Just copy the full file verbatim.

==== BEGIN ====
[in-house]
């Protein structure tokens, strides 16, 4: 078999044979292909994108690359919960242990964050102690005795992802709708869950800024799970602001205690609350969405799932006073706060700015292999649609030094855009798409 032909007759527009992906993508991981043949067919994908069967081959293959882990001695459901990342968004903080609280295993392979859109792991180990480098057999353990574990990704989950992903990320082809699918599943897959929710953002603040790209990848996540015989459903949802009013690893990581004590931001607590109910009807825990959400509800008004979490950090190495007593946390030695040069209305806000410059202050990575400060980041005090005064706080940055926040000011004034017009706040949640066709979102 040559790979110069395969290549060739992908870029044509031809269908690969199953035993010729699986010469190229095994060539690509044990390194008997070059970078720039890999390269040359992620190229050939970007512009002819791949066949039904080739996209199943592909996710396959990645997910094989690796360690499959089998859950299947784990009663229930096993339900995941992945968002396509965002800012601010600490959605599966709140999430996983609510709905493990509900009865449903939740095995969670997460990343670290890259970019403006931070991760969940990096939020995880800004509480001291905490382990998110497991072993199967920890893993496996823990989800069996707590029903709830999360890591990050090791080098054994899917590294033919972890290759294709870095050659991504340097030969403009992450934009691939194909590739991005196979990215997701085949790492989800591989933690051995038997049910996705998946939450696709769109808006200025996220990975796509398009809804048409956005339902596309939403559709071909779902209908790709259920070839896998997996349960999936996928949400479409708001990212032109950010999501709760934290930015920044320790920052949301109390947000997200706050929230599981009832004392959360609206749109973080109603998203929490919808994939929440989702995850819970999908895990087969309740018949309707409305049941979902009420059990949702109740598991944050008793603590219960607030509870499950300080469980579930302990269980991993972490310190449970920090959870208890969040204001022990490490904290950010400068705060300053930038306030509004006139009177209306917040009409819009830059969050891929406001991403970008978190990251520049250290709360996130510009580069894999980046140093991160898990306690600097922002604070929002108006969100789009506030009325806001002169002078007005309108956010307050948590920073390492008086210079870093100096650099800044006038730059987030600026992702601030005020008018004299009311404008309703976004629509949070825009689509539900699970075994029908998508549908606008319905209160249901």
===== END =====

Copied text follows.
[in-house]
């Protein structure tokens, strides 16, 4: 078999044979292909994108690359919960242990964050102690005795992802709708869950800024799970602001205690609350969405799932006073706060700015292999649609030094855009798409 032909007759527009992906993508991981043949067919994908069967081959293959882990001695459901990342968004903080609280295993392979859109792991180990480098057999353990574990990704989950992903990320082809699918599943897959929710953002603040790209990848996540015989459903949802009013690893990581004590931001607590109910009807825990959400509800008004979490950090190495007593946390030695040069209305806000410059202050990575400060980041005090005064706080940055926040000011004034017009706040949640066709979102 040559790979110069395969290549060739992908870029044509031809269908690969199953035993010729699986010469190229095994060539690509044990390194008997070059970078720039890999390269040359992620190229050939970007512009002819791949066949039904080739996209199943592909996710396959990645997910094989690796360690499959089998859950299947784990009663229930096993339900995941992945968002396509965002800012601010600490959605599966709140999430996983609510709905493990509900009865449903939740095995969670997460990343670290890259970019403006931070991760969940990096939020995880800004509480001291905490382990998110497991072993199967920890893993496996823990989800069996707590029903709830999360890591990050090791080098054994899917590294033919972890290759294709870095050659991504340097030969403009992450934009691939194909590739991005196979990215997701085949790492989800591989933690051995038997049910996705998946939450696709769109808006200025996220990975796509398009809804048409956005339902596309939403559709071909779902209908790709259920070839896998997996349960999936996928949400479409708001990212032109950010999501709760934290930015920044320790920052949301109390947000997200706050929230599981009832004392959360609206749109973080109603998203929490919808994939929440989702995850819970999908895990087969309740018949309707409305049941979902009420059990949702109740598991944050008793603590219960607030509870499950300080469980579930302990269980991993972490310190449970920090959870208890969040204001022990490490904290950010400068705060300053930038306030509004006139009177209306917040009409819009830059969050891929406001991403970008978190990251520049250290709360996130510009580069894999980046140093991160898990306690600097922002604070929002108006969100789009506030009325806001002169002078007005309108956010307050948590920073390492008086210079870093100096650099800044006038730059987030600026992702601030005020008018004299009311404008309703976004629509949070825009689509539900699970075994029908998508549908606008319905209160249901």